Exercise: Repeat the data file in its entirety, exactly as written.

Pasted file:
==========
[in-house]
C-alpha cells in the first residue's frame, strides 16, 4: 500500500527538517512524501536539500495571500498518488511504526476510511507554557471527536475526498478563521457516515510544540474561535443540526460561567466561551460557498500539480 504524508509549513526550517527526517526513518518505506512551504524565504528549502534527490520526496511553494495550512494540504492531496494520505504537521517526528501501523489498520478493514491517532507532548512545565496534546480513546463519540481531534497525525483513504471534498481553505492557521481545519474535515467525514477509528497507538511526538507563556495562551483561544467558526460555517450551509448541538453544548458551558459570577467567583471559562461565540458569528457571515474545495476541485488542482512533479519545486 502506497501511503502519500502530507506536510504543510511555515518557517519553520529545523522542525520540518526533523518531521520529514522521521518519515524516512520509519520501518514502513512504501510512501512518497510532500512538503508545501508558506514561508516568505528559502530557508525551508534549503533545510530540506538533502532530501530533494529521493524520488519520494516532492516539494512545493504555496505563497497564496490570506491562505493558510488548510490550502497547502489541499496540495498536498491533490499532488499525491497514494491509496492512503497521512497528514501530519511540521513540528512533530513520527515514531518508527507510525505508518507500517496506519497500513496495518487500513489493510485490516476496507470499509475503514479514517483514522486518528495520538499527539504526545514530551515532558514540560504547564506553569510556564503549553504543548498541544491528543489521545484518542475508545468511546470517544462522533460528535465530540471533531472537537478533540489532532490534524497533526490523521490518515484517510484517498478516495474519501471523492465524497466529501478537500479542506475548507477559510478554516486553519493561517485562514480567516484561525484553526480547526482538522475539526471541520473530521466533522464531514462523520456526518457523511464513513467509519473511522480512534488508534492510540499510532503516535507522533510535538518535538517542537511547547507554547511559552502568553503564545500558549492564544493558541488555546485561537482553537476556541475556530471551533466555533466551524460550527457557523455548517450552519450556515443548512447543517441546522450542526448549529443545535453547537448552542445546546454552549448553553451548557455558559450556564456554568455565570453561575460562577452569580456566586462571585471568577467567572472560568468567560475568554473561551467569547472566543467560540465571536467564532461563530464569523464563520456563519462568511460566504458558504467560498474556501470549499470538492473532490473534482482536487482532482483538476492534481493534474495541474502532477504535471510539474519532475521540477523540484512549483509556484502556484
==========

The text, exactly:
[in-house]
C-alpha cells in the first residue's frame, strides 16, 4: 500500500527538517512524501536539500495571500498518488511504526476510511507554557471527536475526498478563521457516515510544540474561535443540526460561567466561551460557498500539480 504524508509549513526550517527526517526513518518505506512551504524565504528549502534527490520526496511553494495550512494540504492531496494520505504537521517526528501501523489498520478493514491517532507532548512545565496534546480513546463519540481531534497525525483513504471534498481553505492557521481545519474535515467525514477509528497507538511526538507563556495562551483561544467558526460555517450551509448541538453544548458551558459570577467567583471559562461565540458569528457571515474545495476541485488542482512533479519545486 502506497501511503502519500502530507506536510504543510511555515518557517519553520529545523522542525520540518526533523518531521520529514522521521518519515524516512520509519520501518514502513512504501510512501512518497510532500512538503508545501508558506514561508516568505528559502530557508525551508534549503533545510530540506538533502532530501530533494529521493524520488519520494516532492516539494512545493504555496505563497497564496490570506491562505493558510488548510490550502497547502489541499496540495498536498491533490499532488499525491497514494491509496492512503497521512497528514501530519511540521513540528512533530513520527515514531518508527507510525505508518507500517496506519497500513496495518487500513489493510485490516476496507470499509475503514479514517483514522486518528495520538499527539504526545514530551515532558514540560504547564506553569510556564503549553504543548498541544491528543489521545484518542475508545468511546470517544462522533460528535465530540471533531472537537478533540489532532490534524497533526490523521490518515484517510484517498478516495474519501471523492465524497466529501478537500479542506475548507477559510478554516486553519493561517485562514480567516484561525484553526480547526482538522475539526471541520473530521466533522464531514462523520456526518457523511464513513467509519473511522480512534488508534492510540499510532503516535507522533510535538518535538517542537511547547507554547511559552502568553503564545500558549492564544493558541488555546485561537482553537476556541475556530471551533466555533466551524460550527457557523455548517450552519450556515443548512447543517441546522450542526448549529443545535453547537448552542445546546454552549448553553451548557455558559450556564456554568455565570453561575460562577452569580456566586462571585471568577467567572472560568468567560475568554473561551467569547472566543467560540465571536467564532461563530464569523464563520456563519462568511460566504458558504467560498474556501470549499470538492473532490473534482482536487482532482483538476492534481493534474495541474502532477504535471510539474519532475521540477523540484512549483509556484502556484